David Mitlyng for Xairos
Long Distance Synchronization
Synchronization is easy for clocks in close proximity.
In fact, collocated systems tend to self-synchronize. This is why soldiers don’t walk in formation over bridges.
Clocks that are separated, but connected within a local network, can be synchronized with local time transfer techniques like Precision Time Protocol (PTP).
But synchronizing two clocks separated by large distances are more challenging.
Terrestrial networks have a lot of "hops" between nodes that add to a timing budget.
Hence the importance of GPS, the world's first global time distribution system.
But GPS has an accuracy ceiling of 30 nanoseconds, which isn't good enough for future networks.
NIST has even launched a service to double that accuracy for a steep fee.
Space is the only way to provide global timing.
Last Week's Theme: Space + Time
- Last chance to join our Spaced Ventures fundraise! It closes tomorrow (Thursday, June 2) at 10 pm ET with a closing livestream at 2 pm ET. Please join us using this link to register.
- With this livestream we will show off the progress on our quantum clock synchronization (QCS) demonstration system and plans for future development.
- Wrapping up meetings at the ISC High Perfomance Computing conference in Hamburg, Germany. Also lots of good information from the virtual NASA Aeronautics Research Institute (NARI) PNT Workshop.
- In discussion with prominent industry experts to expand the team and add Quantum and Timing Advisors to our Board. Also developing a research partnership with a university quantum research lab, as well as commercial partnerships. Announcements coming soon.
- A future quantum network will require quantum teleportation, which uses entangled photons to teleport information (not matter, à la Star Trek). Researchers at QuTech, a collaboration between Delft University of Technology and the Netherlands Organisation for Applied Scientific Research (TNO), recently demonstrated quantum teleportation across three physical locations.
- Researcher from Australia and Singapore are looking at a quantum network made up of error corrected quantum memories that are entangled via optical signals in order to coherently integrate photons on a global scale -- the optical equivalent of very long baseline radio telescopes. However, a key basic requirement is a system for reliable global entanglement distribution.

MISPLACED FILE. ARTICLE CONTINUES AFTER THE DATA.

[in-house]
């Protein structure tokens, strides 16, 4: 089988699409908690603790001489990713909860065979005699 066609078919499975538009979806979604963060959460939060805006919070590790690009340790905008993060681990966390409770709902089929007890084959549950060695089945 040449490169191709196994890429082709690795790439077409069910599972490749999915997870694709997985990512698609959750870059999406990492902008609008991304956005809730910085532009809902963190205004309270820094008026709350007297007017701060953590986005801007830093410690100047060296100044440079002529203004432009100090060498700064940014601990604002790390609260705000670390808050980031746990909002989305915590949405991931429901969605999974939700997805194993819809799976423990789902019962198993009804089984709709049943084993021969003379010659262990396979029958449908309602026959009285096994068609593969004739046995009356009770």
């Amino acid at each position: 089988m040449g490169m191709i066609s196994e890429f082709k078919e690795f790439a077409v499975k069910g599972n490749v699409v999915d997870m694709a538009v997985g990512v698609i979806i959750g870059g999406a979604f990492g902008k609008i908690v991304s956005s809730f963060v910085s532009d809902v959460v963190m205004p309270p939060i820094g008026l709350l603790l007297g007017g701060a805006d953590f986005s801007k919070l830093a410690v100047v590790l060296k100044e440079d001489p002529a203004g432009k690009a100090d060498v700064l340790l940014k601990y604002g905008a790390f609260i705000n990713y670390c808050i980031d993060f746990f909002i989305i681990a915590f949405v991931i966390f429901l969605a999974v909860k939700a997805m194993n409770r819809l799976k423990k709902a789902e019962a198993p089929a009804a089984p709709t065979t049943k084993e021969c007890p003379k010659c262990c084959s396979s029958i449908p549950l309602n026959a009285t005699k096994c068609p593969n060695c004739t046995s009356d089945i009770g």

- Researchers in China believe there is way to use quantum communication links to detect earthquakes, while Japan researchers are looking at early tsunami and earthquake warning using sensitive position sensors.
- For those looking to have quantum random numbers in their next Samsung phone: sorry, it is only available in Korea.
- The next iteration of the 5G standard 3GPP Release 17 will contain non-terrestrial networks (NTN) standards, easing the integration of space and terrestrial connectivity.
- Citi’s new “Space: The Dawn of a New Age” report estimates that the space industry will generate $1T in revenue by 2040, up from $370B today, with the fastest growth coming from "new space applications and industries.” The report argues that this is enabled by cheaper launch prices, which they estimate to drop to $100/kg by 2040 from $1500/kg today.
- Quantum.Tech Boston, June 14-15, Boston, MA
- Quantum 2.0 Conference and Exhibition, June 13 - 16, Boston, MA
- Connectivity Business Summit, June 14-15, New York, NY
- Quantum Information Science International Workshop, July 12-14, Rome, NY
- Small Satellite Conference, August 6 - 11, Logan, Utah
- Optics + Photonics, August 21 - 25, San Diego, CA
- ION GNSS+ 2022, September 19 - 23, Denver, CO
- IEEE Quantum Week 2022, September 18 - 23, Broomfield, CO
- Tough Tech Summit, October 27 - 28, Boston, MA
- International Timing and Sync Forum, November 7 - 10, Dusseldorf, UK
The vulnerabilities of GPS has been well-documented for over two decades.
Since then the National Timing Resilience and Security Act of 2018 was passed to develop an Alternative Timing System to augment and replace GPS.
These plans have since been moving slowly, spurred on a bit by Russia's jamming and threats to GPS.
Within the current budget funding is passing through the Department of Homeland Security (DHS) "to boost the resiliency of positioning, navigation and timing systems across the country."
This allows the DHS "to revive PNT-focused programs that were about to be closed," according to the DHS strategic program manager for Critical Infrastructure Security & Resilience Research (CISRR).
But the Resilient Navigation and Timing Foundation (RNTF) is not impressed, calling it: "$172M to Admire the Problem, Not 1 Cent to Fix It."
To learn more, please email us or schedule a meeting here.